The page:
10 types of people

I’ve enjoyed the above quote when we were in college. It sounded geeky and fun to share the quote from partially technical folks and make them go in awe. It sounds super silly now though. But re-looking at the same quote now after many many years, I realize that there are many “10 types” of people.

Stack vs queue

When you’re standing in line to order coffee… that’s a queue: first come, first served. If you have a long, narrow, single-door, multi-car garage that fits a single-file line of cars… that’s a stack: last in, first out.

When a new task comes in, a queue person prefers to quickly prioritize and position the task in the list of work to be done, or leave it unprioritized and put it at the end of the list for future prioritization and eventual completion. In terms of emotional response, a queue person is generally comfortable leaving new work undone.

stack person, on the other hand, treats incoming tasks differently. Instead, new tasks must be dealt with swiftly. A stack person is generally uncomfortable — sometimes greatly so — leaving new work undone.

Queue people frustrate stack people when a queue person doesn’t drop what they’re doing to attend to some new problem. Stack people frustrate queue people when a stack person drops what they’re doing to attend to some new problem, especially when that problem is not urgent.

If you want to read in detail about stack vs queue people, check out this blog post at https://marcesher.com/2014/08/18/working-with-queue-and-stack-people/. I don’t think I do justice to the blog post by trying to summarize it here.


BFS (Breadth-First Search) and DFS (Depth First Search) are the two ways to search in a graph. The following animation shows the difference between the two. Ignoring the technical concepts, it is about whether 1) one wants to go wide and cover the breath or 2) go deep and cover the depth

In life, we can be a BFS person or DFS person. This can be applied to multiple domains. For example, the knowledge we gain can be a BFS (a generalist) or can be a DFS (a specialist). You can apply the same in the way we have our friends. We can have a lot of friends we barely know (a BFS) or a few friends we know very well (a DFS). I believe things always start with a BFS (knowledge, friends, etc) and over a period of time end up becoming a DFS.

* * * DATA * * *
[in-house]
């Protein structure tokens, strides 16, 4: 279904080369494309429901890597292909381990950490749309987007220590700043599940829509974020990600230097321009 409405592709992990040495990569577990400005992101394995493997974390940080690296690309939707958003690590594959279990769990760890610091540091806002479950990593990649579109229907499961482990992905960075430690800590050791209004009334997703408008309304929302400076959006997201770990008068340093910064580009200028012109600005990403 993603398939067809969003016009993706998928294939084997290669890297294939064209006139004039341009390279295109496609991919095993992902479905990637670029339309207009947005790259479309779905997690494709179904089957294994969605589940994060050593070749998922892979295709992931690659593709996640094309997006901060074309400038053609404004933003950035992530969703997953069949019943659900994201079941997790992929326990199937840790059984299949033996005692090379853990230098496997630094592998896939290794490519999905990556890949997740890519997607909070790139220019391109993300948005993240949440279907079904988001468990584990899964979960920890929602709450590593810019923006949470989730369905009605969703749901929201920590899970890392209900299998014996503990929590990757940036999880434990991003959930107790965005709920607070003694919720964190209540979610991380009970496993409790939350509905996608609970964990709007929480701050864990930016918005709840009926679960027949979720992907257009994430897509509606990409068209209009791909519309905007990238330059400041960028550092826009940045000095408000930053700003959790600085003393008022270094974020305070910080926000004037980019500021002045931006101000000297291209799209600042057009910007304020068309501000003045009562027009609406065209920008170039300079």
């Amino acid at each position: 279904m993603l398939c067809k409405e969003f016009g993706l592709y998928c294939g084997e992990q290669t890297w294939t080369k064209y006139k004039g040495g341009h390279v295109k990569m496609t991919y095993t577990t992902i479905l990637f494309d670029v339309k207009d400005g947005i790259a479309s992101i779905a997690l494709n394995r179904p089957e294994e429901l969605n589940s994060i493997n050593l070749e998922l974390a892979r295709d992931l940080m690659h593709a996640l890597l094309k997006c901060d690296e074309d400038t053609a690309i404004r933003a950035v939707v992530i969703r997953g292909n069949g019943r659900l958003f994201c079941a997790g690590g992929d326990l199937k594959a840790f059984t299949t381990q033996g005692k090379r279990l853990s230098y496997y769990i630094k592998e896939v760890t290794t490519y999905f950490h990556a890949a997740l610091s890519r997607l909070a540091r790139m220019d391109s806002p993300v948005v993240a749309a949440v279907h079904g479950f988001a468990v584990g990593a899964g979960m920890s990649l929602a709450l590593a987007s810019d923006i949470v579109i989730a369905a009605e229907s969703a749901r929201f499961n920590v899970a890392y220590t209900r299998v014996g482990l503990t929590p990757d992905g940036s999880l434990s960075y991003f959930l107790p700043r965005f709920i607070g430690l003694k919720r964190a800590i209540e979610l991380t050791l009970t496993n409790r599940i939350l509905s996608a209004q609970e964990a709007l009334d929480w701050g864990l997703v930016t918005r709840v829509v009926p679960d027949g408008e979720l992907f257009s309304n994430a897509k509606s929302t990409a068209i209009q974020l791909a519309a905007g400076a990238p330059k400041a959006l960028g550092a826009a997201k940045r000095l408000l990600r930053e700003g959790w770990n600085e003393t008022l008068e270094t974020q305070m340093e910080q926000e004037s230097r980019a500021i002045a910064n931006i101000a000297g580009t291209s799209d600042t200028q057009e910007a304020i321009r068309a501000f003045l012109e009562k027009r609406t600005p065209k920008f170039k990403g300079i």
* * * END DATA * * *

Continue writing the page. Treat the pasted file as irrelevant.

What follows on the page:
Absorber vs Magnifier

This is something I coined and hence doesn’t have such a fancy name. This is how we communicate things with others. Magnifiers are set of folks who will share the information with 10 other folks as soon as they receive the information. Absorbers are those who will do the exact opposite. While on the outset, it may look like absorbers are the good people who can keep confidential information and magnifiers are one’s who gossip a lot. But it isn’t so simple. We need magnifiers to ensure that the communication moves ahead with all parties informed.

For example, when my dad was hospitalized recently, I had to speak with 1 or 2 people (in the whole week) to keep them updated about the status of the dad. And all my answers to the questions asked could fit in a single tweet. But on the other hand, my sister made sure she spoke to all the relatives and informed them about everything that happened so far (and every single day). She made sure she shared all the details and kept them calm. If it was left up to me, I would’ve decided that not all details are necessary and would’ve shared just the headlines.

In fact, the Myers-Briggs Type Indicator test from The Myers & Briggs Foundation works by identifying the two different ways in which we direct & receive energy, take in information, decide and come to conclusions and approach the outside world.

Given all the different “10” kinds of people, one final learning for me is not to judge any particular way. We need both queue people and stack people. We need both generalists and specialists. We need both absorbers and magnifiers. We need people from all 16 types from the MBTI. Once you understand this basic principle, it becomes easy not to judge anyone for what they are. Each type has its strengths and weaknesses and it is up to us to figure out the right way to work/interact/learn from them.

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